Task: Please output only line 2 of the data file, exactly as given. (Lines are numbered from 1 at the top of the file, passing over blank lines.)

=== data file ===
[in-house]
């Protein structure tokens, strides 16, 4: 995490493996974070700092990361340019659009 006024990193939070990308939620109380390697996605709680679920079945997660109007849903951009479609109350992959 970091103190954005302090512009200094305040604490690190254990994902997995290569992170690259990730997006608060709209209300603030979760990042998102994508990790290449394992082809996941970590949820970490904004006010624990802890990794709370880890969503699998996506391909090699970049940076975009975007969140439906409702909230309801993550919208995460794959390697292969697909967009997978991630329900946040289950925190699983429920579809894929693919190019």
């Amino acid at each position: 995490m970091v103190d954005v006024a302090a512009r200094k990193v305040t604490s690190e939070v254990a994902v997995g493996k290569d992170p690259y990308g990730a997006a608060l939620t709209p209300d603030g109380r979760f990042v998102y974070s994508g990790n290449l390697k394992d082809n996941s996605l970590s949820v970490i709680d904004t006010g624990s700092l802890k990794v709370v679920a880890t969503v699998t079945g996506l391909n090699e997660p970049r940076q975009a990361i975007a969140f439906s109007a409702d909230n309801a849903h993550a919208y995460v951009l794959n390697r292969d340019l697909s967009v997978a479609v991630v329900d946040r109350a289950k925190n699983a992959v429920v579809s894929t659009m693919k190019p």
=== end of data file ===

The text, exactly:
């Protein structure tokens, strides 16, 4: 995490493996974070700092990361340019659009 006024990193939070990308939620109380390697996605709680679920079945997660109007849903951009479609109350992959 970091103190954005302090512009200094305040604490690190254990994902997995290569992170690259990730997006608060709209209300603030979760990042998102994508990790290449394992082809996941970590949820970490904004006010624990802890990794709370880890969503699998996506391909090699970049940076975009975007969140439906409702909230309801993550919208995460794959390697292969697909967009997978991630329900946040289950925190699983429920579809894929693919190019």